Dawn Jones Redstone’s New Short Strips Away Social Constructions to Focus on a Blind Date

Things don't go quite as planned during their hike in Oxbow Park.

(courtesy of Dawn Jones Redstone)

Making good art as a person of color in Portland can be a lot of work. The advocacy and extra effort required to create room for these stories can sometimes overwhelm the entire project, turning an artistic vision into a PSA.

And then there's Dawn Jones Redstone.

The queer Latinx director, who makes films about Portland for Portland, got her start by renting a camera from the NW Film Center. Her goal was to tell stories about women of color she rarely saw onscreen. Jones Redstone did exactly that with her 2016 breakout short, Sista in the Brotherhood, a semi-autobiographical, day-in-the-life story about a female carpenter of color working on the Sellwood Bridge remodel.

Jones Redstone followed that with 2018's We Have Our Ways, co-written with former editor-in-chief of Bitch magazine Kjerstin Johnson, which focused on women's resistance in a dystopian future. Sista went on to be screened at union meetings and has even become a part of job training at a few construction companies. Our Ways built on the positive momentum she saw gathering around her work following the 2016 election. Both films were produced with crews made up entirely of women—mainly women of color.

With her third short, Magnificent—which premieres this week—Jones Redstone strips away the social constructs she typically analyzes to present a story centered on human nature. In the trailer, we see two women meet for a blind date and venture into the woods. There are shots of the duo moving through the dense leaves and pausing to look out over the Sandy River's serene currents. Then the tone shifts as harsh words are exchanged while the song "Forest Fire" by the Cabin Project crescendos to a drum solo. Although there's mystery, and possibly even ominous foreshadowing, it's clear from this tease that unlike Jones Redstone's previous work, the conflict grows from inside these characters instead of the outside world.

"Emotions are often treated like clutter, something to be KonMari'd and cleaned up because we can't control them," says Jones Redstone. "But these emotions, they are the stuff of life. They bring meaning and joy to drive us through the hard times—perhaps like how this moment in time feels for me with such a dark, dark world."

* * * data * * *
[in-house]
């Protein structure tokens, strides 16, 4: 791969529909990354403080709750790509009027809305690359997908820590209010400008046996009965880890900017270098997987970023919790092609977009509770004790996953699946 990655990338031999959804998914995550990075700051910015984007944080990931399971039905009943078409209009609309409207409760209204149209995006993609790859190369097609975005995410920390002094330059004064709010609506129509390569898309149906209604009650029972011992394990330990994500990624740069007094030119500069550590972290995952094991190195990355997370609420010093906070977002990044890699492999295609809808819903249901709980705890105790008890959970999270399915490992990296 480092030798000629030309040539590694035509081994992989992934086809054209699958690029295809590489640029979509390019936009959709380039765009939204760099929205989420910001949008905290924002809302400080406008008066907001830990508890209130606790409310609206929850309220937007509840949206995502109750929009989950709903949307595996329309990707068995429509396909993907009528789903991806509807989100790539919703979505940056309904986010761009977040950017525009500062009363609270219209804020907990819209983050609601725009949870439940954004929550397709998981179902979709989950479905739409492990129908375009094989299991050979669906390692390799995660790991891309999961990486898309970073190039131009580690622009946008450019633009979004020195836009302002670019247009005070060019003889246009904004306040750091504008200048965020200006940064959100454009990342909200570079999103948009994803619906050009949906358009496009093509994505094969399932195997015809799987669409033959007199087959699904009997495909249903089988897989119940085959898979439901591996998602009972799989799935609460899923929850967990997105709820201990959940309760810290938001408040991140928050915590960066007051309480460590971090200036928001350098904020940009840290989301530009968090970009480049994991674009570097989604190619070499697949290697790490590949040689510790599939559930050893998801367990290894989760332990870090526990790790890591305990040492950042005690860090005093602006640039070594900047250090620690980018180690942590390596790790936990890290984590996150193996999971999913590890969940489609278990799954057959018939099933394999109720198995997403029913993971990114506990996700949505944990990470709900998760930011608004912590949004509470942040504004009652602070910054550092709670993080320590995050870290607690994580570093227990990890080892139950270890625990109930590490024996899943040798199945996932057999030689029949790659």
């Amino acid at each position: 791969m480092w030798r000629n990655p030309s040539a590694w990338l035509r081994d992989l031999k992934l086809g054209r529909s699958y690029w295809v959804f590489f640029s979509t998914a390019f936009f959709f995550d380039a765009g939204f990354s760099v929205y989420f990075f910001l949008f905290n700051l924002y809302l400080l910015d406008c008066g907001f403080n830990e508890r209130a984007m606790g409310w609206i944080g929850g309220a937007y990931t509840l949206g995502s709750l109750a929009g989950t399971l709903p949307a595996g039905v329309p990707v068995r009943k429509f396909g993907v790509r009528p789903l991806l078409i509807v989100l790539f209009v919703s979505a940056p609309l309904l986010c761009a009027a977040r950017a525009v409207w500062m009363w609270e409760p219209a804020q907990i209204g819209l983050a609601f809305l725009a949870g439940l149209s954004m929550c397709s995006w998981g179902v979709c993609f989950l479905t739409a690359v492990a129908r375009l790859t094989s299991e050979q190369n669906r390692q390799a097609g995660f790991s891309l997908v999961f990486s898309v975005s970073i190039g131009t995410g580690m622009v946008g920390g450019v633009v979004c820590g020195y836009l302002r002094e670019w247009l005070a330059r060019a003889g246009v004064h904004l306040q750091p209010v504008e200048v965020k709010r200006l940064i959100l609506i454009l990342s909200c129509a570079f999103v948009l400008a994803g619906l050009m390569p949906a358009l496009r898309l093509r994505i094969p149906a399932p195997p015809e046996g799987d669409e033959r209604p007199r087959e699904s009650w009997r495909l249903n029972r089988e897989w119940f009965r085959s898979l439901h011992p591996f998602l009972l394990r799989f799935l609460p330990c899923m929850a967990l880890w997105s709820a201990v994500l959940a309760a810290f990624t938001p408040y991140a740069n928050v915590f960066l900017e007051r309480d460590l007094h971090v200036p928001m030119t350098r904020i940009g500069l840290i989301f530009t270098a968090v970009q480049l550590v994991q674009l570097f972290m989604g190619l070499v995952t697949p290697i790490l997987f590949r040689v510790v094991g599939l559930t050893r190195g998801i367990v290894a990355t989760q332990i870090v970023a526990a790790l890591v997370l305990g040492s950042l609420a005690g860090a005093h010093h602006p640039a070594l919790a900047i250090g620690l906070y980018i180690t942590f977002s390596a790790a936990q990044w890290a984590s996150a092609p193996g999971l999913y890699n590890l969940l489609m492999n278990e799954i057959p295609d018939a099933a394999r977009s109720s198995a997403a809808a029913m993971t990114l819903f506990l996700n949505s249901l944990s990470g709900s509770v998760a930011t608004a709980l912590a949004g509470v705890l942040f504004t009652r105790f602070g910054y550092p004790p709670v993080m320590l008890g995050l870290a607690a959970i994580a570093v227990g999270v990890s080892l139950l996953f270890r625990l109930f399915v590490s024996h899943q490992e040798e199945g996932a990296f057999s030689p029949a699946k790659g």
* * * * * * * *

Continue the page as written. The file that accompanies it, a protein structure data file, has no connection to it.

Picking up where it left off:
Although she adheres to an artsier, more nuanced style of cinema, Jones Redstone hasn't abandoned her efforts to diversify and set a standard for fellow filmmakers to do better. As with her previous projects, crew members were female or nonbinary. And by highlighting characters we rarely see elsewhere, perhaps this more realistic, relatable narrative can make a bigger statement about representation.

"I really wanted to make a queer film where characters were not shown to be suffering for their sexual identities," says Jones Redstone. "These are two women, albeit on an unusual date, who happen to be queer."

The most striking difference with Magnificent is the removal of society. Just two women in nature, away from their lives and rhythms of the city. Filmed at Oxbow Regional Park on the eastern end of Gresham, the gorgeous treed vistas take on an eerie nature—familiar and reassuring yet unpredictable and threatening as the sun sets. But when it comes down to it, stranding humans in the wild tends to make the most poignant points about civilization. Additionally, placing the project in the great outdoors introduced another dimension to the short.

"The challenges of filming away from electricity were apparent," says Jones Redstone. "We also wanted to capture the salmon run as part of the story, which was also not without difficulty. Woman versus nature is a literal and metaphorical theme in the film."

SEE IT: Magnificent screens at Q Center, 4115 N Mississippi Ave., dawnjonesredstone.com/magnificent.html, on Wednesday, March 20. 7 pm. Suggested $5 donation.

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